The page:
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DANGEROUS PASSAGE

Human smugglers in Texas allegedly terrorized captive migrants with Tasers and pistols

REUTERS/Gary Cameron
Tasers deliver a disabling shock of 50,000 volts.
  • Justin Rohrlich
By Justin Rohrlich

Geopolitics reporter

Published This article is more than 2 years old.

Three accused human smugglers allegedly held more than 100 undocumented migrants captive on a ranch in South Texas, where they menaced them with Tasers and held guns to their heads. That’s according to federal court filings, which say the trio—US citizens Juan Carlos Barrera, Odilon Oyervides, Jr, and Isaac Villarreal—terrorized their captives for more than two weeks before one managed to escape and notify police.

A grand jury last week returned an indictment of the three men, who are set to be arraigned on Sept. 4. Their attorneys did not respond to our requests for comment.

For immigrants without proper documentation, getting to the United States has become more treacherous than ever, with nearly three in ten reporting having experienced violence along the way. People attempting the journey have been kidnapped, sexually assaulted, and robbed.

In recent years, human smugglers, or coyotes, have begun charging higher prices—not necessarily due to increased enforcement, but rather the perception of a crackdown under US president Donald Trump’s “zero-tolerance” immigration policies. In 2017, sources estimated the cost of passage at somewhere between $4,000 and $10,000. The commonly accepted range now falls between $6,000 and $10,000, according to an April study by the Rand Corporation.

The reveal

On Aug. 8, Victor Manuel Barahona-Mejia, an undocumented immigrant from El Salvador, flagged down a state trooper on a rural highway near El Sauz, TX. Barahona told the trooper that he had just run away from a nearby ranch where he and about 130 other people were being “held against their will, physically assaulted and threatened,” according to a criminal complaint filed in the case.

The trooper contacted US Border Patrol, which verified Barahona’s story and called in reinforcements, including from the National Guard.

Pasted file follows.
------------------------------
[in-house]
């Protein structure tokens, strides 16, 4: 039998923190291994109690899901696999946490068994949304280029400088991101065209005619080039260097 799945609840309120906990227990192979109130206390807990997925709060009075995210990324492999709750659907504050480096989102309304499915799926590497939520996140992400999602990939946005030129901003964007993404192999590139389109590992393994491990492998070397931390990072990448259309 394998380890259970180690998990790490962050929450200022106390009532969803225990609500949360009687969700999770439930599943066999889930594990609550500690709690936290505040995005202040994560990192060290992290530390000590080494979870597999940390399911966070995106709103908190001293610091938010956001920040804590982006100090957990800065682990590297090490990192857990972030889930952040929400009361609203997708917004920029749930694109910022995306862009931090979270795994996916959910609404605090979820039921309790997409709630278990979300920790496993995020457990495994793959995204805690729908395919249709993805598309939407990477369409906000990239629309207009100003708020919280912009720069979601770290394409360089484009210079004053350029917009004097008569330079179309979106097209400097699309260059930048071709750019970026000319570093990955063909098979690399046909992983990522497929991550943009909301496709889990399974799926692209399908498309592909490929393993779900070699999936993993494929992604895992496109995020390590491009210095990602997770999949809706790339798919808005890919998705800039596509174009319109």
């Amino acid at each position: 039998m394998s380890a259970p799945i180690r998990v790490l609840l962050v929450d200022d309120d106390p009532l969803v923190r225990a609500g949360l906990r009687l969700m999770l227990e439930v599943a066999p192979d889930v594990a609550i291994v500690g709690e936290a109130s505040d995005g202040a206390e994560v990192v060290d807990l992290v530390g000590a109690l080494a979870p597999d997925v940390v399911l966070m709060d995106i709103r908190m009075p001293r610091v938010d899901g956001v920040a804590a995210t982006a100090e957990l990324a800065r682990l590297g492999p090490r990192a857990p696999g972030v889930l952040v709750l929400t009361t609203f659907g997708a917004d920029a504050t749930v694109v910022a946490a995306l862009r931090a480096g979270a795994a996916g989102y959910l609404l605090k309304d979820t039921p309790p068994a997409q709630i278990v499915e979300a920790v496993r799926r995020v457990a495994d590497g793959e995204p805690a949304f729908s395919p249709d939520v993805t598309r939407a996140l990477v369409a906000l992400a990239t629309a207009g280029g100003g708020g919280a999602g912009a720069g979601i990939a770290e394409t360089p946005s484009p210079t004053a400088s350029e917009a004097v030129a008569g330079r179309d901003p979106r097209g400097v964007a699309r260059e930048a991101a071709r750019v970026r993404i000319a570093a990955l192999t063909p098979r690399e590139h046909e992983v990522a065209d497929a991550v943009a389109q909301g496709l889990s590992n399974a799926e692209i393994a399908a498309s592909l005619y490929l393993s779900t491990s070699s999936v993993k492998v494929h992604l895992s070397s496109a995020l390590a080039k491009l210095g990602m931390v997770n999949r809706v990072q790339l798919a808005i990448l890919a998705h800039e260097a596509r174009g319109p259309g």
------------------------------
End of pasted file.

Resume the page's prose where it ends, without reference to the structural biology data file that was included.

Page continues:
“Agents determined that, based on the dangerous nature of the situation, immediate action was necessary for the safety of the people being held against their will,” explains the complaint.

Authorities showed up at the ranch and detained 73 migrants; the smugglers were nowhere to be found. As they were being driven to the Rio Grande Border Patrol Station for processing, one of the detainees spotted a black Dodge Dakota used by the three alleged smugglers and pointed it out to the agents, who radioed state police.

A short while later, troopers stopped Barrera, Oyervides, Jr, and Villarreal’s truck for a seatbelt violation. Responding Border Patrol agents recognized the three “from their associations with prior alien smuggling events,” the complaint says.

The takedown

According to court documents, the smugglers invoked their right to silence and refused to speak to police. However, five of the migrants held hostage agreed to describe what they had experienced at the ranch.

In a sworn statement, Barahona, the Salvadoran who waved down the trooper and exposed the smuggling operation, said he was paying $11,000 to get to the US. He said he decided to flee the ranch after spending 15 days among the 130 or so people there who were being “mistreated by two caretakers who had Tasers.”

Barerra was one of those with a Taser, and “would kick some of the undocumented aliens,” said Barahona.

“Barahona stated that [Barrera] would also carry a gun and on one occasion fired it into the nearby brush and threatened the undocumented aliens with it,” his statement reads.

A Honduran who was at the ranch, Ahunner Cabrera-Gomez, described Barrera as “violent,” and said he saw him pistol-whip another migrant with his Taser. He told agents he was paying $4,300 to get to the US.

A second Honduran, Osman Josue Bonilla-Cortes, said he was paying $6,500 to be smuggled over the border. After crossing the Rio Grande on a raft, Bonilla was taken to the ranch where he said both Barrera and Villarreal would “terrorize and intimidate” anyone who asked for anything.

A Mexican national who was held at the ranch told Border Patrol agents that Barerra “pointed a pistol at him.” The man, Heriberto Montor-Villasenor, said he was paying $7,000 to be smuggled into the US.

Domingo Bernane Ajpop-Tzaj, from Guatemala, told agents his family was paying 110,000 quetzal, or a little more than $14,000, for his journey. Ajpop said Barrera instructed them all “how to behave and…threatened them with a pistol,” which he once held to another migrant’s head.

The usual

The case against Barrera, Villarreal, and Oyervides Jr. is “somewhat of an outlier,” said César Cuauhtémoc García Hernández, an associate professor of law at the University of Denver who writes frequently about immigration. It is not only unusual for authorities to come upon and disrupt an operation of this size, but it is also somewhat notable for the government to mount a case of this type, García told Quartz.

“The number of prosecutions for smuggling people into the US historically represents a fairly small fraction of criminal prosecutions across the federal court system,” he said.

What is not uncommon, continued García, is the mistreatment and cruelty of the smugglers meted out to the people under their ostensible care.

“The reality is that migrants repeatedly tell stories of suffering unimaginable abuse and threats of violence,” said García, “and so I wish that this was something that struck me as more unusual, but it’s not.”

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